Our ex-student’s breathtaking life at university

Since the last generation of students who can remember her left our school in June, she believes she needs to introduce herself. Her name is Lenka Stoláriková, and she is a former student of IV.E (2012–2016). She also used to be an editor of Orindžík. Currently, she studies at the Charles University in Prague, specializing in West European Studies. Lenka is an avid traveller, who loves taking pictures and telling sassy jokes.

It’s been quite some time since my last article for Orindžík.  After finishing high school, my life has led me to new places. One of them being the United States.

How did I end up there? Let me tell you two things you all certainly know by now. Firstly, Erasmus is an unforgettable experience and be sure to try every option available for you at your future university. Secondly, when abroad, make good friends. Last year, I was lucky to do both. I spent my winter semester in Stirling, Scotland. And I had the chance to live with several American girls. (I hoped to return from Scotland with a proper Scottish accent. Instead, I picked up American.) So, when I got a wedding invitation this spring, I knew what my plans for September would be. (If you feel like weddings are miles away for you, just wait 3 more years. That’s when the wedding frenzy begins.)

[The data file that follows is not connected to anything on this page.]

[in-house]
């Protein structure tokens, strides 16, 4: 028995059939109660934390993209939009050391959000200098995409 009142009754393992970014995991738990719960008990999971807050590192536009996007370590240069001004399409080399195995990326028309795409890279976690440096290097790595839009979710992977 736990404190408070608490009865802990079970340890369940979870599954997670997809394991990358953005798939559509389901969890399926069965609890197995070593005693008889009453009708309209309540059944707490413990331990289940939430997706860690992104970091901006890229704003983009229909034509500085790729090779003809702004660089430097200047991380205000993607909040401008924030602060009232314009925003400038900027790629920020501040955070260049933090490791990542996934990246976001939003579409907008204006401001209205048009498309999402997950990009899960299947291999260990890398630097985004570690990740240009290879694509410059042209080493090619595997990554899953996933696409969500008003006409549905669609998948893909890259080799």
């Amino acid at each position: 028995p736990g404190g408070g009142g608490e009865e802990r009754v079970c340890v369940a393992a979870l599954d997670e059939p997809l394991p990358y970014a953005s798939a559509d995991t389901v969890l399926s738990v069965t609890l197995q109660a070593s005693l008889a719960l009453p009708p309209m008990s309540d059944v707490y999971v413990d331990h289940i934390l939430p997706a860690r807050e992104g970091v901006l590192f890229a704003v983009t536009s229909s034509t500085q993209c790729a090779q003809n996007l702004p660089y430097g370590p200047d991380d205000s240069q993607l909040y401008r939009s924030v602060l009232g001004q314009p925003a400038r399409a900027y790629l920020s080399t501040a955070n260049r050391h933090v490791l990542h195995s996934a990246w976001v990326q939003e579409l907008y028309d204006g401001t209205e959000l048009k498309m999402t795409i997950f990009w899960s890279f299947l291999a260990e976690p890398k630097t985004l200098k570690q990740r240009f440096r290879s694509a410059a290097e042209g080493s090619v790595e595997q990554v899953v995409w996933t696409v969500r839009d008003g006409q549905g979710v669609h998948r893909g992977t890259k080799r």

What do you imagine when you hear “the U.S.”? What is “American” for you? Hollywood, the Statue of Liberty, Trump, wild west, army, Wall Street, guns, San Francisco, cowboys, cheerleaders and school football teams, Times Square, Native Americans, tornadoes, national parks, red plastic cups, road trips. America is all this and more. A mixture of different cultures, landscapes, architecture, accents, lifestyles, traditions. The best way to explore it is to have a tour guide among the locals. To blend in and observe the Americans in their natural habitat, if you like. That’s what I did, more or less successfully. So, what is my experience with the United States?

On being suspicious when entering the country

Imagine you get an amazing deal for the flight tickets, but you have only one hour to transfer planes. You know your suitcase might get lost. You don’t really know where exactly you’ll be during the 10 days of your stay. And you are allowed to bring two pieces of hand luggage. What do you do? Be a proper backpacker and cram everything into one backpack. I’ll skip the unnecessary details of my high heels not showing properly on the scanner, having to re-pack everything, and running for my life across the Madrid airport, just like in Home Alone 2. In the end, I made it successfully to Chicago. That’s when the real fun began. Good advice – when the clerk tells you without any context “All 4”, it means he wants you to put your fingers on the desk so he can scan your fingerprints. That is followed by the obligatory amount of questioning. (Note that I landed on September 16.)

  • How long are you here for?
  • Well… ten days, roughly.
  • Ten days? You don’t know? You don’t have your flight ticket back!?
  • I do. It’s the 25th.
  • October?
  • No! September. I said I’m here for 10 days.
  • Why are you coming here?
  • For a wedding.